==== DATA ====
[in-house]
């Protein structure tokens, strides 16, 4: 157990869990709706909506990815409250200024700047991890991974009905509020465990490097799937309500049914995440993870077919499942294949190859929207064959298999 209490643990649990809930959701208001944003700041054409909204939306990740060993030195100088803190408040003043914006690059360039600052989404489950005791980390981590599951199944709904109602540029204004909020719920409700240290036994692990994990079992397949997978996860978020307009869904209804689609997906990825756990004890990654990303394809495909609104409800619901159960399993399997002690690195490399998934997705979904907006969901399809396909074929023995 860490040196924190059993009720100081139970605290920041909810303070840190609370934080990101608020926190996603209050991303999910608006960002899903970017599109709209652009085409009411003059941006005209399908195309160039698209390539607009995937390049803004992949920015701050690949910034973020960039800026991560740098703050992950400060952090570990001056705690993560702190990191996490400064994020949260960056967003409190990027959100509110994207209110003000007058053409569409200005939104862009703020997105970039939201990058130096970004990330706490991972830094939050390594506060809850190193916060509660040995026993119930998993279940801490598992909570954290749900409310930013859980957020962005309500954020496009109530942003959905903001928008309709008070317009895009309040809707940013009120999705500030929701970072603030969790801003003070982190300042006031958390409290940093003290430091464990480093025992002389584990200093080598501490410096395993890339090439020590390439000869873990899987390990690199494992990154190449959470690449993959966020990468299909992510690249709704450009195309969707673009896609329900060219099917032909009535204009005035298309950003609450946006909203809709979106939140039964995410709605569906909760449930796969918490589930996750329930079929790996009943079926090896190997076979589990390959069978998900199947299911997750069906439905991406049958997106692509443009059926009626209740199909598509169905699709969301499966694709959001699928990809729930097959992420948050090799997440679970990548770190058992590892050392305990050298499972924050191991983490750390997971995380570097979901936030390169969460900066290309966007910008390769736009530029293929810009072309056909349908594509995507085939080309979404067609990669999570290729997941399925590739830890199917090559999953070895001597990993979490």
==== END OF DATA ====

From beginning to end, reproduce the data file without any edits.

[in-house]
């Protein structure tokens, strides 16, 4: 157990869990709706909506990815409250200024700047991890991974009905509020465990490097799937309500049914995440993870077919499942294949190859929207064959298999 209490643990649990809930959701208001944003700041054409909204939306990740060993030195100088803190408040003043914006690059360039600052989404489950005791980390981590599951199944709904109602540029204004909020719920409700240290036994692990994990079992397949997978996860978020307009869904209804689609997906990825756990004890990654990303394809495909609104409800619901159960399993399997002690690195490399998934997705979904907006969901399809396909074929023995 860490040196924190059993009720100081139970605290920041909810303070840190609370934080990101608020926190996603209050991303999910608006960002899903970017599109709209652009085409009411003059941006005209399908195309160039698209390539607009995937390049803004992949920015701050690949910034973020960039800026991560740098703050992950400060952090570990001056705690993560702190990191996490400064994020949260960056967003409190990027959100509110994207209110003000007058053409569409200005939104862009703020997105970039939201990058130096970004990330706490991972830094939050390594506060809850190193916060509660040995026993119930998993279940801490598992909570954290749900409310930013859980957020962005309500954020496009109530942003959905903001928008309709008070317009895009309040809707940013009120999705500030929701970072603030969790801003003070982190300042006031958390409290940093003290430091464990480093025992002389584990200093080598501490410096395993890339090439020590390439000869873990899987390990690199494992990154190449959470690449993959966020990468299909992510690249709704450009195309969707673009896609329900060219099917032909009535204009005035298309950003609450946006909203809709979106939140039964995410709605569906909760449930796969918490589930996750329930079929790996009943079926090896190997076979589990390959069978998900199947299911997750069906439905991406049958997106692509443009059926009626209740199909598509169905699709969301499966694709959001699928990809729930097959992420948050090799997440679970990548770190058992590892050392305990050298499972924050191991983490750390997971995380570097979901936030390169969460900066290309966007910008390769736009530029293929810009072309056909349908594509995507085939080309979404067609990669999570290729997941399925590739830890199917090559999953070895001597990993979490």